Member for Mulgrave Curtis Pitt is urging drivers to slow down over the festive season for the sake of their loved ones in a bid to stop deaths caused by speeding.
Mr Pitt said the State Government’s road safety campaign was based on evidence showing speed contributed to almost one in every four deaths on Queensland roads this year.
“A new television commercial ‘Faces’ within the Slow down stupid campaign, will air until the new year to remind us all of the impact on families who have lost loved ones in speed related crashes,” Mr Pitt said.
“This is the fourth in a series of six television commercials produced as part of the long-term Slow down stupid campaign which commenced last year.
“Evaluation results from the first phase of the campaign have proved the approach to be successful, with more than three quarters of Queenslanders followed up agreeing that since seeing the advertising
they less inclined to speed, and 72 per cent agreeing they check the speedo more often.
“While the results from this campaign have been positive, we need to keep up constant reminders to motorists that it’s not just young hoons on high speed freeways who die in speed crashes – it is innocent people, including your friends or family sitting in the passenger seat beside you,” Mr Pitt said.
In the first nine months of this year, 61 people lost their lives on Queensland roads in crashes involving speeding.
Of the 61 deaths, 64 per cent (39 people) were the speeding drivers or riders themselves, almost one in four (23 per cent, 14 people) were the innocent passengers of the speeding drivers or riders, and a further 13 per cent (8 people) were other road users (drivers, riders, passengers, pedestrians or cyclists).
Mr Pitt said that in addition to those killed on the road hundreds more were injured every year.
“On average more than 1000 people were either killed or injured in speed crashes in Queensland every year (2003 to 2007 average),” Mr Pitt said.
“Motorists who choose to speed need to realise they are putting all in their path at risk every time they put their foot down.
“There is simply no such thing as safe speeding, because you can’t predict the unexpected.
“If we are to reduce the number of avoidable deaths and injury on our roads, drivers must slow down and obey the speed limits.”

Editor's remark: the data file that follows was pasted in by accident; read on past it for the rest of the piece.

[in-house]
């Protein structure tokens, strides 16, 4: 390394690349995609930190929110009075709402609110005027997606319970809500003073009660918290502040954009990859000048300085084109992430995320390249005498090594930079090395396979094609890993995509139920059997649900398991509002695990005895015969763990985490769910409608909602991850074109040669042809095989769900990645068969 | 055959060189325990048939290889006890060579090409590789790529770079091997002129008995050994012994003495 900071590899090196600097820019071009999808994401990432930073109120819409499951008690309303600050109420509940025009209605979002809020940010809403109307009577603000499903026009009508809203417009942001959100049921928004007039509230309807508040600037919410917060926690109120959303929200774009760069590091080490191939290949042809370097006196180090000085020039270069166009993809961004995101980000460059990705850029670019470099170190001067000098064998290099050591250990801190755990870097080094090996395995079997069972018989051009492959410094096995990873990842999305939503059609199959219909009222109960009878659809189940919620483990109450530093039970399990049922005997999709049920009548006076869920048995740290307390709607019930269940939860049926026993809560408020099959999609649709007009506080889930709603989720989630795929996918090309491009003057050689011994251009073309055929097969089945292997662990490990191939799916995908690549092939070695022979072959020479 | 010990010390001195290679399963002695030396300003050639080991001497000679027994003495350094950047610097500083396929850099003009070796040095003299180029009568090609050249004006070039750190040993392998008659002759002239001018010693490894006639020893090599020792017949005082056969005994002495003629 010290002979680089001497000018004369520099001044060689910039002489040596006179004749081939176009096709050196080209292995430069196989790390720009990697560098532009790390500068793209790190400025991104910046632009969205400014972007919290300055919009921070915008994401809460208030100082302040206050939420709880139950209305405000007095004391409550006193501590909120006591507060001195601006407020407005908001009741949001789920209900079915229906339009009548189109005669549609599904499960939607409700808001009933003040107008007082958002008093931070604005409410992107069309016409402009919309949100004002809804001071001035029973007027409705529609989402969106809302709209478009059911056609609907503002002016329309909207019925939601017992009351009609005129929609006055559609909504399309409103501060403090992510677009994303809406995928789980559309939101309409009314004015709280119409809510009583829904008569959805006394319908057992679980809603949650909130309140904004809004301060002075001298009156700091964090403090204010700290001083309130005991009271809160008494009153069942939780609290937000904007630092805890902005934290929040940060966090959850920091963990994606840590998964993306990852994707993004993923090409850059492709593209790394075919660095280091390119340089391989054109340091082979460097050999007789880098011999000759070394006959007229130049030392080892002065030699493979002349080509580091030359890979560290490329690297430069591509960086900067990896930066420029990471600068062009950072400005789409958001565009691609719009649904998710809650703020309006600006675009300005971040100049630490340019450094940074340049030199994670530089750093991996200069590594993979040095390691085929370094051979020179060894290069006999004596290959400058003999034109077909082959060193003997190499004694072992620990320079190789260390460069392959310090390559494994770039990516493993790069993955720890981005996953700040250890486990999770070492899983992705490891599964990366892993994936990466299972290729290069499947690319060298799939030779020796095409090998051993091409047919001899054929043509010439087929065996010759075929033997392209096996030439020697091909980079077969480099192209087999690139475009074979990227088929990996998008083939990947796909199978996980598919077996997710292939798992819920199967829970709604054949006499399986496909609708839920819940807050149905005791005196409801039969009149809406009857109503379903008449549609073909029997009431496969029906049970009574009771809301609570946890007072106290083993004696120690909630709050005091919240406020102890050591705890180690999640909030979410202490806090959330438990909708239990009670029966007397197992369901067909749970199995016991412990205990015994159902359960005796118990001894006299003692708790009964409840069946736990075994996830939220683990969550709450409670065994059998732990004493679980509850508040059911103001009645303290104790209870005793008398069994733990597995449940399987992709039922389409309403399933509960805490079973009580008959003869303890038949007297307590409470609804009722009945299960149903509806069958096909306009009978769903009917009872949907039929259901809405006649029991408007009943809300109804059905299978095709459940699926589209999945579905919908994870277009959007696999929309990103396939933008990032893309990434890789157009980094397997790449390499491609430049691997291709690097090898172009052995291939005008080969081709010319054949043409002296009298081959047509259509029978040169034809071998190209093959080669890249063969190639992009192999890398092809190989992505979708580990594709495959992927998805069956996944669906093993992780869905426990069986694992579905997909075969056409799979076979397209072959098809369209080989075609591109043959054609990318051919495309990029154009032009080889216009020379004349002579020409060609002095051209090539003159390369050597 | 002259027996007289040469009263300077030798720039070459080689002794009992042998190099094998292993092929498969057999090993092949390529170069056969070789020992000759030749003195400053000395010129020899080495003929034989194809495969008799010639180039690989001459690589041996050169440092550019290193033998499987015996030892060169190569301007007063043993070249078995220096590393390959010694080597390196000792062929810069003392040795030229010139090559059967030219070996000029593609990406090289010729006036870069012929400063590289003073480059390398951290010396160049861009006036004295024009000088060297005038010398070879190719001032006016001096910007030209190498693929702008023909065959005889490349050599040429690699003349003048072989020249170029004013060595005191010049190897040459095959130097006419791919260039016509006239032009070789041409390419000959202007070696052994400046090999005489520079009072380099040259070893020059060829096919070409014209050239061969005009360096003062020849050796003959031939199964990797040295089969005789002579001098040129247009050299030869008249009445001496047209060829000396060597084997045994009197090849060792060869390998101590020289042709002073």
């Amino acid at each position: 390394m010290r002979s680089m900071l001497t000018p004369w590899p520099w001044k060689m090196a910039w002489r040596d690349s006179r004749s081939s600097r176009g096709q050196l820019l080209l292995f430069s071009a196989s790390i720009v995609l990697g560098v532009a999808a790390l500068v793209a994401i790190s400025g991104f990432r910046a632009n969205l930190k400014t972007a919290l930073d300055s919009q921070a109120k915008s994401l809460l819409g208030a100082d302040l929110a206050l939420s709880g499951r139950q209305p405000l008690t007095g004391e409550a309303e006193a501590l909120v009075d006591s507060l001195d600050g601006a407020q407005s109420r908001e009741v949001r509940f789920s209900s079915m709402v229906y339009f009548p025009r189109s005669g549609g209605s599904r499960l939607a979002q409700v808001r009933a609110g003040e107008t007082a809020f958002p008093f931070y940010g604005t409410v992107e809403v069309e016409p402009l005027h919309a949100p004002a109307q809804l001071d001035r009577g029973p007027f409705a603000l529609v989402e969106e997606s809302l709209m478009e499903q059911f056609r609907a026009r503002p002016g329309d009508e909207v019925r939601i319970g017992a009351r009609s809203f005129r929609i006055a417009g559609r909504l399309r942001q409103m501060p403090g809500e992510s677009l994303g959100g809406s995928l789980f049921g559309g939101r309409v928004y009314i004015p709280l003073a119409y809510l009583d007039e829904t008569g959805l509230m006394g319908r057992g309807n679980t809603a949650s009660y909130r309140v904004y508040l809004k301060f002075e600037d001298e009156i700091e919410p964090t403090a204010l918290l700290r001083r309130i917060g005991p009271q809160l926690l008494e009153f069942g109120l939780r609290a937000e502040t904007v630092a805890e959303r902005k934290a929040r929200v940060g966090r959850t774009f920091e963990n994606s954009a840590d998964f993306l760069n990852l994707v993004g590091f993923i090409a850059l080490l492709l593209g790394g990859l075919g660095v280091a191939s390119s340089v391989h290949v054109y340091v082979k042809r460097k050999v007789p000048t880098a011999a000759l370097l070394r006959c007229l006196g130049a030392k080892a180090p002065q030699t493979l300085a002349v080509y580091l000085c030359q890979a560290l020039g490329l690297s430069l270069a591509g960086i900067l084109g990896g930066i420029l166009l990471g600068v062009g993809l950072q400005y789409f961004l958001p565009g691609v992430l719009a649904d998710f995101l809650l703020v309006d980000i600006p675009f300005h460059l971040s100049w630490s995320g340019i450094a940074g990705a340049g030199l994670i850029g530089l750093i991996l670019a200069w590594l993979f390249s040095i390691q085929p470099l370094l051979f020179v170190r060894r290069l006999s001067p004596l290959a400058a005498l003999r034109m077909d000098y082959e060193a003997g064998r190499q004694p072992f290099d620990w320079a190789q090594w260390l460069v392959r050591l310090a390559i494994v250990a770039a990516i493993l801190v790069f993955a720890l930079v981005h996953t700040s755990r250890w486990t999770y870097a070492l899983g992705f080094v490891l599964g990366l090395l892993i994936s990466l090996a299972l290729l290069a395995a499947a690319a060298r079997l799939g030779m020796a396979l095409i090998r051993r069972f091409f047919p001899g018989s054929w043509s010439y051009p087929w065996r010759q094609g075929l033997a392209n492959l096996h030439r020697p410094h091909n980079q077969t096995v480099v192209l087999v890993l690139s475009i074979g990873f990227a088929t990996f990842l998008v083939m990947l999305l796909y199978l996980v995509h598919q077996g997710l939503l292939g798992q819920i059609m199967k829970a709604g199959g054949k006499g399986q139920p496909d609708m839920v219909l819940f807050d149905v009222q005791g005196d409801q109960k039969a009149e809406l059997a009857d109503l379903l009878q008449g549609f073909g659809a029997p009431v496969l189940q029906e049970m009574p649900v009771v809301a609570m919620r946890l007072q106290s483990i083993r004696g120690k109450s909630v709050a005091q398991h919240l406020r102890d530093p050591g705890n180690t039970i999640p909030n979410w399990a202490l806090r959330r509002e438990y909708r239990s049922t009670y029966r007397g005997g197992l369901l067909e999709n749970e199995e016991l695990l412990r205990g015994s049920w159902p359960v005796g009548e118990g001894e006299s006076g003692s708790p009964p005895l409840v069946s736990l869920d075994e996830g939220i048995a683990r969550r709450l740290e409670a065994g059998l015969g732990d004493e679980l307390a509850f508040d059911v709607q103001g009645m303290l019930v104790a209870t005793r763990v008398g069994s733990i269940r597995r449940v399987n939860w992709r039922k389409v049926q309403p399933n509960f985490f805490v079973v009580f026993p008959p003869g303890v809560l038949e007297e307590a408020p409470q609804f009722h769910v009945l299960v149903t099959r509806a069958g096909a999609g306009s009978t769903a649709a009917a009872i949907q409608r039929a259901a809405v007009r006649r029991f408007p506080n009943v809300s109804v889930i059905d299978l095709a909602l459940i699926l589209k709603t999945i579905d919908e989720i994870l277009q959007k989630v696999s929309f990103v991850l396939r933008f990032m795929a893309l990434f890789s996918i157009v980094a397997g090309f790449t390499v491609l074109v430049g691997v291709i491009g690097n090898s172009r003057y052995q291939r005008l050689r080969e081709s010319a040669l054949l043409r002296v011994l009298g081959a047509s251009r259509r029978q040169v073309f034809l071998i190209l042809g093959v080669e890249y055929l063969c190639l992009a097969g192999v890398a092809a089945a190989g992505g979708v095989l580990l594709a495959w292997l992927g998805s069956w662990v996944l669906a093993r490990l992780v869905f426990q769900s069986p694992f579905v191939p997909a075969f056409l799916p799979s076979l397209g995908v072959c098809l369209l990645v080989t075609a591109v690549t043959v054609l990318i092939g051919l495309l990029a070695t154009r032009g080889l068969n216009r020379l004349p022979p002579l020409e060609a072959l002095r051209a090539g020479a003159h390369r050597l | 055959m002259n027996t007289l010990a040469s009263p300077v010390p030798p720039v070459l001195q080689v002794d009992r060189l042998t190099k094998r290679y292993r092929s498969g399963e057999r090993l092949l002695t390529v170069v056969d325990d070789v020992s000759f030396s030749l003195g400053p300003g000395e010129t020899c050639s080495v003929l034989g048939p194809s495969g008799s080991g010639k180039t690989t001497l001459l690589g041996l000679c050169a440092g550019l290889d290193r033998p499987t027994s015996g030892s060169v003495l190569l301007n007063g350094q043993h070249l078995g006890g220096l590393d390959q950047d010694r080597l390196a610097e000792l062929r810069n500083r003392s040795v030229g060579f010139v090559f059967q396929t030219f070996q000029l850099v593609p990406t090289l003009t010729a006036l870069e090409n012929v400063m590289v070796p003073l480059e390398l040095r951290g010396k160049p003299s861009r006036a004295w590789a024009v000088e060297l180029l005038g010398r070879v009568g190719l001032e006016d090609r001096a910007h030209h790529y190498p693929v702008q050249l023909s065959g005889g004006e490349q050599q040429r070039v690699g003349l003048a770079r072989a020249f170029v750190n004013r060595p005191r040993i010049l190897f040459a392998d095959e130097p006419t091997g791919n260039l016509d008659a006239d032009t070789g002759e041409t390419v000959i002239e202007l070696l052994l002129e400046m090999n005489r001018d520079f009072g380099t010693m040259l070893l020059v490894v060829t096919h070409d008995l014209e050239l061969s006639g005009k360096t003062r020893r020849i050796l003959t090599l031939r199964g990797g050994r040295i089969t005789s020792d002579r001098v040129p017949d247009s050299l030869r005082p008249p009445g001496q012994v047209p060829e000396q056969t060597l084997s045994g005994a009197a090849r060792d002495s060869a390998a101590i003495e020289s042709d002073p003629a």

In the past five years (2004 to 2008):
- Almost as many fatalities occurred in 60k/h speed zones (32 per cent), as did in 100-110km/h zones (34 per cent), where the speed limit was kno
- Almost a third occurred in rural areas (31 per cent), with 41 per cent in provincial cities, and 28 per cent in the greater Brisbane area.
- A quarter (25 per cent) of drivers and riders in fatal crashes were aged 30-39 years, with young drivers aged 17-24 years involved in 30 per cent, and 25 to 29 year-olds in 15 per cent, where age was known.
Mr Pitt also warned people to plan ahead if they wished to consume alcohol over the festive season.
“If they are going to drink, then they should think about, for example, arranging for someone to be the designated driver, or catching a cab or organising a lift”, Mr Pitt said.
“It’s important that drivers, especially young drivers, don’t let anyone pressure them into driving if they have been drinking.”
“Party hosts need to be vigilant and keep an eye on guests who might not be fit to drive.
“Insist on calling a cab for your guest or arrange a lift for them with another guest who is able to drive.
“Keep an eye on the size of the drinks you pour, always make non-alcoholic drinks available and serve food where possible. Bear in mind it doesn’t take many drinks to be over the legal limit.
As a general guide, men can usually have two standard drinks in the first hour and one every hour after that while women can only have one per hour.
Learner, provisional and probationary licence holders are reminded that they must have a zero blood alcohol content at all times.